The Google Pixel 4a and Samsung Galaxy Note20 Ultra launched within a few weeks of each other, but they could not be more different Android phones. The Note20 Ultra is a humongous beast of a phone with all the latest and greatest hardware and an unsurprising $1,300 price tag. The Pixel 4a is smaller, less powerful, and only costs $350. And yet, Google's camera processing is so good that it can clobber phones that cost several times more. Is the Note20 Ultra one of them? Well, it depends on what you want out of a phone camera, but there is not a $1,000 gap in photo quality here.

The Note20 Ultra has a 108MP primary camera, a 5x optical zoom module, and a dedicated ultra-wide camera. The Pixel 4a has just a single 12MP camera—it's the same IMX363 sensor Google's been using for several years. There's no ultra-wide equivalent, but Google's Super Zoom processing can sharpen zoom photos to compete surprisingly well with optical zoom systems. The zoom comparison is quite interesting, but let's start with some regular snapshots at 1x, full auto. With all the side-by-side samples, the Note will be on the left and the Pixel on the right.

 

Left: Note20 Ultra, Right: Pixel 4a

You're probably already picking up on the differences in processing and hardware. Samsung's photos are noticeably more saturated than the Pixel, and Google is getting the colors "right." Samsung's pumped-up colors look good sometimes, and they're more eye-catching when shared to social media. That said, I prefer the more accurate "textured" look of the Pixel. Sometimes the photos from the Note20 Ultra just look too toasted and lacking detail. However, artsy backlit shots look unusually lovely on the Note20.

The Note20 Ultra also has a very narrow depth of field thanks to that big 108MP sensor. Even in regular 9x binned photo mode (12MP), the Note20 Ultra has extreme bokeh. That can look very nice in a properly composed shot, but the DOF is so shallow that parts of your subject or things very close to it can be blurred. For example, the string lights behind the bar in that last set. I think they stand out in the wrong way. Also, check out this plant that's only partially in the focal plane.

Left: Note20 Ultra, Right: Pixel 4a

The color differences are particularly stark when greenery is involved—Samsung's shade of green looks almost nuclear in some of these shots. Whatever else Samsung does to these pics (maybe denoising or sharpening) also smooths over some fine details, and it's something you'll notice particularly in zoom shots. Below, the top sets are from the Note, and the bottom ones are the Pixel.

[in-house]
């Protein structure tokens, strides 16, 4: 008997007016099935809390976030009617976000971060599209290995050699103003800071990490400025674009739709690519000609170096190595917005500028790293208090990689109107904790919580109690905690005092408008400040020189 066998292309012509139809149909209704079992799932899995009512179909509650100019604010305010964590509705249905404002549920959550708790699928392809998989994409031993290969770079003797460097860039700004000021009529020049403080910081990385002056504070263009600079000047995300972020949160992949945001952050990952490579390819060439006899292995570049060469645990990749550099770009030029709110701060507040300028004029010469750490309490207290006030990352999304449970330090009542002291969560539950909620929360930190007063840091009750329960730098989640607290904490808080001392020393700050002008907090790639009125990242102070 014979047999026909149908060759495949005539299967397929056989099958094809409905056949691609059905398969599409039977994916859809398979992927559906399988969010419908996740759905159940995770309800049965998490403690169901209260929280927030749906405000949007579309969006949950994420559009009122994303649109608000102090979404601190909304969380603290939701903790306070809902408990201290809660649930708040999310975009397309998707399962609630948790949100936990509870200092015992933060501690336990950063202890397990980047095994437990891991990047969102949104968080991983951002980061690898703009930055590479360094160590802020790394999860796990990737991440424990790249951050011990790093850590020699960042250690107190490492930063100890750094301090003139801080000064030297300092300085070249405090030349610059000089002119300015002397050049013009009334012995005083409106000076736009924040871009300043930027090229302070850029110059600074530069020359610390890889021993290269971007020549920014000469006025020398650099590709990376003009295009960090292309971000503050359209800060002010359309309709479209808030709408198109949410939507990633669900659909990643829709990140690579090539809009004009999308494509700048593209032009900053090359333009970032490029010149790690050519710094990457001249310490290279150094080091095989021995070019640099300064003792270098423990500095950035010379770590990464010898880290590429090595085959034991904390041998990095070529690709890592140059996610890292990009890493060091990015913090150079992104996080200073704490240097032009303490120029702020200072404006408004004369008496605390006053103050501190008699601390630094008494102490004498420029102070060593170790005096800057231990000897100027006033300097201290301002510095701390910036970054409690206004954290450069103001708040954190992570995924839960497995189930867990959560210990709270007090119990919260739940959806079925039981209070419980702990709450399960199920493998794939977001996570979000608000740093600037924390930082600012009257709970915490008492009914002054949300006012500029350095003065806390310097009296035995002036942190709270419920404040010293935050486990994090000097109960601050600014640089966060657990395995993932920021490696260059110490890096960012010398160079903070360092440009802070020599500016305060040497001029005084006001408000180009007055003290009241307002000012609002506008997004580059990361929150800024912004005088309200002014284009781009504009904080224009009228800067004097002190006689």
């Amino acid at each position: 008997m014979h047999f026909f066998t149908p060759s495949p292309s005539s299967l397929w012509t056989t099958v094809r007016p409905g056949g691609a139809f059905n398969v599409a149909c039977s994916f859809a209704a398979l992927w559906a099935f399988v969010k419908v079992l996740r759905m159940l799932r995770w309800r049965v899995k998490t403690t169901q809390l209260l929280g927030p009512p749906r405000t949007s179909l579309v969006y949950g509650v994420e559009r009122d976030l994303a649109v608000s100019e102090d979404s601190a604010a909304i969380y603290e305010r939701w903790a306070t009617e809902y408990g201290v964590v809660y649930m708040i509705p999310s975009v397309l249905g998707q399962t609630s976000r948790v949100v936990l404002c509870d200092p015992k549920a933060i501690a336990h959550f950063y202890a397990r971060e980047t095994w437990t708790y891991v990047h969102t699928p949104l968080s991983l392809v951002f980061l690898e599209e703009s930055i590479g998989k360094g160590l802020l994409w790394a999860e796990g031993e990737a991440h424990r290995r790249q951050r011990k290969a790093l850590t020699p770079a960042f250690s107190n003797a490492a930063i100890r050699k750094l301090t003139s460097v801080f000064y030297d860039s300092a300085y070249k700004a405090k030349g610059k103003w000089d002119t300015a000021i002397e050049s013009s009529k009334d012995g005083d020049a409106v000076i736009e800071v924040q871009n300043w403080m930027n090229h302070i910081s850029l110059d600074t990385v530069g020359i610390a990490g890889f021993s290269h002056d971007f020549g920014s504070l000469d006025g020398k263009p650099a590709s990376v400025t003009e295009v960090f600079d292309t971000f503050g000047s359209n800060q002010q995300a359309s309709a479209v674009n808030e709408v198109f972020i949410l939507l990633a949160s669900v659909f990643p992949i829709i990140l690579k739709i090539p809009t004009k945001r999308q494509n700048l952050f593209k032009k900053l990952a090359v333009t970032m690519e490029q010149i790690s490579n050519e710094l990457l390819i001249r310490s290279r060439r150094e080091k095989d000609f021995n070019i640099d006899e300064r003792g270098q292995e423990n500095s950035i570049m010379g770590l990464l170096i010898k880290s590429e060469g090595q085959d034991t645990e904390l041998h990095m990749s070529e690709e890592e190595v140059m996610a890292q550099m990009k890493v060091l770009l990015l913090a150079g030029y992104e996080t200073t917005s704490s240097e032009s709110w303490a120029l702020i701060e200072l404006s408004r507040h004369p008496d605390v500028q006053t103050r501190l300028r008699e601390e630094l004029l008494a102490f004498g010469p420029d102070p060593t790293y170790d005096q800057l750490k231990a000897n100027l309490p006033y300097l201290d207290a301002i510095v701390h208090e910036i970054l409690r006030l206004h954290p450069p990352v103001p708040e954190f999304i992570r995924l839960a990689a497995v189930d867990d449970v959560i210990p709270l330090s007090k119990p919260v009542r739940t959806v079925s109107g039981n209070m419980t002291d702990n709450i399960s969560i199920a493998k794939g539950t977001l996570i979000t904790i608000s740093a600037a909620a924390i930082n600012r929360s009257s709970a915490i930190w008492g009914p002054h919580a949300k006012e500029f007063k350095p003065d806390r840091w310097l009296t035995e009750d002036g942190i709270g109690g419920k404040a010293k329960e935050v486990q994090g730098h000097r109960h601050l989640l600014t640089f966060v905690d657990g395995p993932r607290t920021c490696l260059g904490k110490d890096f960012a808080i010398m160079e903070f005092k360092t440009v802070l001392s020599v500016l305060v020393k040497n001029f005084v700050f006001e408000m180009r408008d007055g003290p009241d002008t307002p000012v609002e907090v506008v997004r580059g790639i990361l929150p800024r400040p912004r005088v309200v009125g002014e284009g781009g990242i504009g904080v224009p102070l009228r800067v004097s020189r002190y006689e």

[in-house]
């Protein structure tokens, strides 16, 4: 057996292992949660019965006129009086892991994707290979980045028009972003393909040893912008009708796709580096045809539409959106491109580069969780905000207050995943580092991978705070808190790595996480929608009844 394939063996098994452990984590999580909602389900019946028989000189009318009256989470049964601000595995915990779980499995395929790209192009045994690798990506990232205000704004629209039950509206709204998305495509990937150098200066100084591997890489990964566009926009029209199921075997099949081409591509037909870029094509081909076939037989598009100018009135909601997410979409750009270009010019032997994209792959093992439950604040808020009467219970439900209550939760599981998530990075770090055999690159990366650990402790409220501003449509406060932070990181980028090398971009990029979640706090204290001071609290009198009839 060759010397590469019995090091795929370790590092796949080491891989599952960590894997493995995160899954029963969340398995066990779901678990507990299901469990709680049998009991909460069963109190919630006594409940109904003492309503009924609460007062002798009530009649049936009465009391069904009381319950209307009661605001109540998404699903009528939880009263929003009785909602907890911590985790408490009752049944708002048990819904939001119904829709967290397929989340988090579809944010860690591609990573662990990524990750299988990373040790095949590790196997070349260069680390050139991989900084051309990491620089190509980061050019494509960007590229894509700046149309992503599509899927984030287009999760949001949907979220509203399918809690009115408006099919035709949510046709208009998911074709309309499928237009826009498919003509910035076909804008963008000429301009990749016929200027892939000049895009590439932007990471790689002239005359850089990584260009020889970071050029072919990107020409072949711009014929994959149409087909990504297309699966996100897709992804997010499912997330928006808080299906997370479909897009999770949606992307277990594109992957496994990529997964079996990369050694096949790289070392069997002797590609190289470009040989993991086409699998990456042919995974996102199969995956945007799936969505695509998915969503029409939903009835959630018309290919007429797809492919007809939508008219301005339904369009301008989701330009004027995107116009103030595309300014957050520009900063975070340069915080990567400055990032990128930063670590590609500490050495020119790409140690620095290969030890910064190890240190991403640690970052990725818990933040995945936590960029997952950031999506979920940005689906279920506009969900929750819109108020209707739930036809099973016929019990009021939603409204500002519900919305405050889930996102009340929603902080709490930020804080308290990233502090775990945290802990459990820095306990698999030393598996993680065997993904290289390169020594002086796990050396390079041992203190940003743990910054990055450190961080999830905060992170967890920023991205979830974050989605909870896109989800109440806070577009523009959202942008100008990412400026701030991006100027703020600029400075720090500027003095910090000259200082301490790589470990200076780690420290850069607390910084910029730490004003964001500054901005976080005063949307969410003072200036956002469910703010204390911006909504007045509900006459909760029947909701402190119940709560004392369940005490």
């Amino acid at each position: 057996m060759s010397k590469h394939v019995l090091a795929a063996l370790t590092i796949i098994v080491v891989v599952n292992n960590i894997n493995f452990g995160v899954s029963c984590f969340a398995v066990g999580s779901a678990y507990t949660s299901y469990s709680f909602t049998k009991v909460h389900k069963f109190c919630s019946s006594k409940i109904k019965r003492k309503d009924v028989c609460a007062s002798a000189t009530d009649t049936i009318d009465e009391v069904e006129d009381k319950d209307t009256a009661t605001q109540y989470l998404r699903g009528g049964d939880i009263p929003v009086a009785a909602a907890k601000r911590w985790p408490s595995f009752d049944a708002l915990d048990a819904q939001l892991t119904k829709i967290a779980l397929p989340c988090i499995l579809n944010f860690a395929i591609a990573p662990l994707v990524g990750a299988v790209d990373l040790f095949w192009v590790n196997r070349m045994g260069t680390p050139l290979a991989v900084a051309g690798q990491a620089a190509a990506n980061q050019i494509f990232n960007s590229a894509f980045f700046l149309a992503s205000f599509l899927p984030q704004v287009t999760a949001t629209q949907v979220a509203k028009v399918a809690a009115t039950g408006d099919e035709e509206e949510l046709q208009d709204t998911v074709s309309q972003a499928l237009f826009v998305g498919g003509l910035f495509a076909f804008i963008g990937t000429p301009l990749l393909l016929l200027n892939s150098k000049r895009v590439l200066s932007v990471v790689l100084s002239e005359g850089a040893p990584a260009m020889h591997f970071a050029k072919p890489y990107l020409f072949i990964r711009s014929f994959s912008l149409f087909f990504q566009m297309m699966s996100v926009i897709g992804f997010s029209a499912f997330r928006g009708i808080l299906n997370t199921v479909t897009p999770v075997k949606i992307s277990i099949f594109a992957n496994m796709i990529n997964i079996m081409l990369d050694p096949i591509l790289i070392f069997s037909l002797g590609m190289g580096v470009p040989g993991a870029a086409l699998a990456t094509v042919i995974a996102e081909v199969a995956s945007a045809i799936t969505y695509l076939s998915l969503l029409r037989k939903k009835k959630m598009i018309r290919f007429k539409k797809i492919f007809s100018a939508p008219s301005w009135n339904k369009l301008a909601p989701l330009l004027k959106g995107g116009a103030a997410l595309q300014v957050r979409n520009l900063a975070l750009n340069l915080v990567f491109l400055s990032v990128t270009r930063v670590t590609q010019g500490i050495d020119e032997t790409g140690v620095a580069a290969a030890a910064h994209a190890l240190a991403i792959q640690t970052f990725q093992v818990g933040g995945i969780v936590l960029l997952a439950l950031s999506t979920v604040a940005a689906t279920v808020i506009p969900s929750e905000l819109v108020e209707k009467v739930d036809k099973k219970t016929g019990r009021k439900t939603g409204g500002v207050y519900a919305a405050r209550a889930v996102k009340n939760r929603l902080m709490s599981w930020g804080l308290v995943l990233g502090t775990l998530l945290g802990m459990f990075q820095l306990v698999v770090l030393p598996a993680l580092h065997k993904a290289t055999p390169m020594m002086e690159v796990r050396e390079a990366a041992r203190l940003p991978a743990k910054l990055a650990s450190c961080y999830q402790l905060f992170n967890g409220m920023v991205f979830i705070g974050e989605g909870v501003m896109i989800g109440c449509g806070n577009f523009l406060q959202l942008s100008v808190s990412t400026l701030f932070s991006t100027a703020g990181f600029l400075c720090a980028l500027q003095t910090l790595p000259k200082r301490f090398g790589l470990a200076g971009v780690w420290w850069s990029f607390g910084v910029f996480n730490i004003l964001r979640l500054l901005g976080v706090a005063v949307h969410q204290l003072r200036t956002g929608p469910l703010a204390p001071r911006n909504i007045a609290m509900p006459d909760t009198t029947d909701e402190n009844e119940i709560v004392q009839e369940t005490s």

Top: Note20 Ultra, Bottom: Pixel 4a

In this set, we have 1x, 3x, and 5x images, which gives you an idea of how the quality changes as soon as the Note20's telephoto comes into play—you get luxuries like that at $1,300. The unzoomed Note20 version is not objectively bad, but the exposure is cranked up a notch higher than I'd prefer. At 3x, you're getting toward the edge of digital zoom before the Note switches to its optical zoom lens, and it shows. They're pretty ugly. At 3x, the Pixel's photo looks sharper than I'd expect given the hardware; probably still great for sharing. As soon as you advance to 5x, the Note switches cameras and the image is much clearer than the 4a. The Pixel is roughly okay. Again, impressive considering the hardware limitations.

Top: Note20 Ultra, Bottom: Pixel 4a

This set is 1x, 2x, and 5x, and I feel like 2x is a good place for the Pixel 4a. Google's top-notch processing preserves a lot of detail—I like it more than the Note20's 2x crop, even with all those extra MPs. Even at 1x, the Pixel is more to my liking here, particularly the colors. At 5x (sorry my model moved), that's a significant loss of resolution for the Pixel. You can see how the fur's texture becomes smudged on the Pixel at that point, but it's much sharper with the Note20 Ultra's telephoto camera.

Top: Note20 Ultra, Bottom: Pixel 4a

This last set is just a 1x and 5x comparison between the phones. At 1x, I think the Pixel photo is the clear winner—the colors and detail are phenomenal. The Note's photo isn't bad, though. At 5x, the Pixel struggles to pull together a usable shot, but it doesn't have enough detail. The Note20 Ultra is much clearer. Despite the lens flare, you can see some detail in the tree bark and the leaves don't look like a smudged mess.

Samsung used a lot of expensive camera hardware to get an impressive (at least mostly) experience. The Pixel 4a is more modest, but it holds its own and takes some great shots that it really shouldn't be able to with that old 12.2MP sensor. That we can even compare these phones on a level playing field is ludicrous. The Pixel 4a costs $350 and has an amazing camera, and the Note20 Ultra is a $1,300 behemoth of a phone with a pretty good camera. You can do some things with the Note20 you can't do with the Pixel, such as ultrawide photos and more extreme zoom shots. Is it $1,000 better than a Pixel 4a's camera? Not really.